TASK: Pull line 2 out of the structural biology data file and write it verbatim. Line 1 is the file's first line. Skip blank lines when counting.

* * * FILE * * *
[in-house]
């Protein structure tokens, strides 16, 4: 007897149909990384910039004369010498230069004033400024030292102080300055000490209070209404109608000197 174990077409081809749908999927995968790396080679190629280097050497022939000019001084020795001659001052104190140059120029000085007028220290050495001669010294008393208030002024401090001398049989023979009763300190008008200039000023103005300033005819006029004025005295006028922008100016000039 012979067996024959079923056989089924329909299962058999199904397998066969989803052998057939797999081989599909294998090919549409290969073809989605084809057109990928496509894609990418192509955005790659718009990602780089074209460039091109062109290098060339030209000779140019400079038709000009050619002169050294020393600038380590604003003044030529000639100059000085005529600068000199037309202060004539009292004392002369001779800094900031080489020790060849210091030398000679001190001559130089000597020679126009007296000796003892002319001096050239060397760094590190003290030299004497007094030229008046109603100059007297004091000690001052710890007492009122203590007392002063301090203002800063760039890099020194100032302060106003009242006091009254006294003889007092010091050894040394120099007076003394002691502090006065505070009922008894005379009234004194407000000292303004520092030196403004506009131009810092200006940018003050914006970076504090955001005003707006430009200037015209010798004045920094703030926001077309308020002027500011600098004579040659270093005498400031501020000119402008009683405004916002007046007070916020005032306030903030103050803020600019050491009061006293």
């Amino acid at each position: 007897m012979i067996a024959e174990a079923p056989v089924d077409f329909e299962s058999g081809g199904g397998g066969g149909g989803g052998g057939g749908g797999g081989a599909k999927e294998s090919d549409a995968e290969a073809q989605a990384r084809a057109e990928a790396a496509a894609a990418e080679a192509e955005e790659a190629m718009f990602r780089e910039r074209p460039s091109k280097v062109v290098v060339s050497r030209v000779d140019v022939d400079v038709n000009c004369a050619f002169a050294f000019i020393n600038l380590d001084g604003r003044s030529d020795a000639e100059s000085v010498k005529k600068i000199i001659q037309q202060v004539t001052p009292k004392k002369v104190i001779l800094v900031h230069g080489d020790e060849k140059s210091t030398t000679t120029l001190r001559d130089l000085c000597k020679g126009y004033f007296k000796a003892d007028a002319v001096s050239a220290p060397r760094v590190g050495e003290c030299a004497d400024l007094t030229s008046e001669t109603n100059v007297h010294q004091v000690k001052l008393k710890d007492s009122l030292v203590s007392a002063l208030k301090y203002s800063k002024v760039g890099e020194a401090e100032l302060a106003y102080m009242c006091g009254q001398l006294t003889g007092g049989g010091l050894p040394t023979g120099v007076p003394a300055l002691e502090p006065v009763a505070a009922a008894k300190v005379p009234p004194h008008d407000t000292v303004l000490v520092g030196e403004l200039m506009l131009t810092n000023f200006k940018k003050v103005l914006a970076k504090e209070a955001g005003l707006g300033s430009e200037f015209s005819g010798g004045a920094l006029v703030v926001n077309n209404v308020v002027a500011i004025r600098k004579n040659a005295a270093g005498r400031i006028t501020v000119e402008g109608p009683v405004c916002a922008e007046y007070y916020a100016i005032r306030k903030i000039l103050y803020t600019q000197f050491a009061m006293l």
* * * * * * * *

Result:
């Protein structure tokens, strides 16, 4: 007897149909990384910039004369010498230069004033400024030292102080300055000490209070209404109608000197 174990077409081809749908999927995968790396080679190629280097050497022939000019001084020795001659001052104190140059120029000085007028220290050495001669010294008393208030002024401090001398049989023979009763300190008008200039000023103005300033005819006029004025005295006028922008100016000039 012979067996024959079923056989089924329909299962058999199904397998066969989803052998057939797999081989599909294998090919549409290969073809989605084809057109990928496509894609990418192509955005790659718009990602780089074209460039091109062109290098060339030209000779140019400079038709000009050619002169050294020393600038380590604003003044030529000639100059000085005529600068000199037309202060004539009292004392002369001779800094900031080489020790060849210091030398000679001190001559130089000597020679126009007296000796003892002319001096050239060397760094590190003290030299004497007094030229008046109603100059007297004091000690001052710890007492009122203590007392002063301090203002800063760039890099020194100032302060106003009242006091009254006294003889007092010091050894040394120099007076003394002691502090006065505070009922008894005379009234004194407000000292303004520092030196403004506009131009810092200006940018003050914006970076504090955001005003707006430009200037015209010798004045920094703030926001077309308020002027500011600098004579040659270093005498400031501020000119402008009683405004916002007046007070916020005032306030903030103050803020600019050491009061006293």